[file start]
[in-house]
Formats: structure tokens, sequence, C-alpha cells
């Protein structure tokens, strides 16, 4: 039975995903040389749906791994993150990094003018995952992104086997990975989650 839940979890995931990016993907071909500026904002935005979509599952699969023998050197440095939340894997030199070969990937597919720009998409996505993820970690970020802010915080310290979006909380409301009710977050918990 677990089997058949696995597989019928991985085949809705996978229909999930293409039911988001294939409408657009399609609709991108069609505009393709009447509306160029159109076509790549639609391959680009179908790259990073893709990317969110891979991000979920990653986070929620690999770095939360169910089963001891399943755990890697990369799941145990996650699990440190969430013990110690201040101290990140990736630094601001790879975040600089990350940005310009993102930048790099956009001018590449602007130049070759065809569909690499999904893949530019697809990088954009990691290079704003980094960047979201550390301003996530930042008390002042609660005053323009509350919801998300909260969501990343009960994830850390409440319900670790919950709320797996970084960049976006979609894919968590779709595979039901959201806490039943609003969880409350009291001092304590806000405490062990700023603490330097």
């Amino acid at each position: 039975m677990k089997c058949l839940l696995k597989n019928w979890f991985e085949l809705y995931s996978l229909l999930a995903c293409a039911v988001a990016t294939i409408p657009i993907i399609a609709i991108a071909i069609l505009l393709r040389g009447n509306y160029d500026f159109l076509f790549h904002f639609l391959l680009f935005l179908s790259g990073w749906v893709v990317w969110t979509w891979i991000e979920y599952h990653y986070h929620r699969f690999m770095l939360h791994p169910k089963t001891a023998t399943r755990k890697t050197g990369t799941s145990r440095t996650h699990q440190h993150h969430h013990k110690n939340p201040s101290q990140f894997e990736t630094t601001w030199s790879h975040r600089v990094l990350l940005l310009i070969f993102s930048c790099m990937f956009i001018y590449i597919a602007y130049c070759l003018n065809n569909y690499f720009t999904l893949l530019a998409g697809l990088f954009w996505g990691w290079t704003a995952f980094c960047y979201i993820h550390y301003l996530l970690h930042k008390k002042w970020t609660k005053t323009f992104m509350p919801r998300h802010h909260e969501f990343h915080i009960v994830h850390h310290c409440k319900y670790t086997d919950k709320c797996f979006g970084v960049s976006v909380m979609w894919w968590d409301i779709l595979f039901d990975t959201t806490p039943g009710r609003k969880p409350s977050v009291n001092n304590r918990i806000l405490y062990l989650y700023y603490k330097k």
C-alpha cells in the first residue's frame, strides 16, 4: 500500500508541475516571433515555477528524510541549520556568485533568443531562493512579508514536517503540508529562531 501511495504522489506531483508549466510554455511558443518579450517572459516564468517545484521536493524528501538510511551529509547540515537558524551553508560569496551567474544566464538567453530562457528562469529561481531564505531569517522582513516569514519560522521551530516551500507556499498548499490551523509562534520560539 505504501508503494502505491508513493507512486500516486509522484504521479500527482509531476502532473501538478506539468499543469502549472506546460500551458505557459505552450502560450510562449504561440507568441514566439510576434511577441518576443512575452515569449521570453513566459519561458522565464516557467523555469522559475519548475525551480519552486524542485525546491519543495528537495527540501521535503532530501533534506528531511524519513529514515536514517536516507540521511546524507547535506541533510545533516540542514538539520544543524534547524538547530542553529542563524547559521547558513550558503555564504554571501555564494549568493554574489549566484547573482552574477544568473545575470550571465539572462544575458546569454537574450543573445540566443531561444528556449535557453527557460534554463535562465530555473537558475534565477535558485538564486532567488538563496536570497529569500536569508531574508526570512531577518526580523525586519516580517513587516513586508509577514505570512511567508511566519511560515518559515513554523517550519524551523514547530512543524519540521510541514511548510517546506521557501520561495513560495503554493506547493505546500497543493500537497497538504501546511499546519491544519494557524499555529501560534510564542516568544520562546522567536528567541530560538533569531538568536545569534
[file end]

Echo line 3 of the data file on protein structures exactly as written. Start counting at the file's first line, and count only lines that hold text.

């Protein structure tokens, strides 16, 4: 039975995903040389749906791994993150990094003018995952992104086997990975989650 839940979890995931990016993907071909500026904002935005979509599952699969023998050197440095939340894997030199070969990937597919720009998409996505993820970690970020802010915080310290979006909380409301009710977050918990 677990089997058949696995597989019928991985085949809705996978229909999930293409039911988001294939409408657009399609609709991108069609505009393709009447509306160029159109076509790549639609391959680009179908790259990073893709990317969110891979991000979920990653986070929620690999770095939360169910089963001891399943755990890697990369799941145990996650699990440190969430013990110690201040101290990140990736630094601001790879975040600089990350940005310009993102930048790099956009001018590449602007130049070759065809569909690499999904893949530019697809990088954009990691290079704003980094960047979201550390301003996530930042008390002042609660005053323009509350919801998300909260969501990343009960994830850390409440319900670790919950709320797996970084960049976006979609894919968590779709595979039901959201806490039943609003969880409350009291001092304590806000405490062990700023603490330097």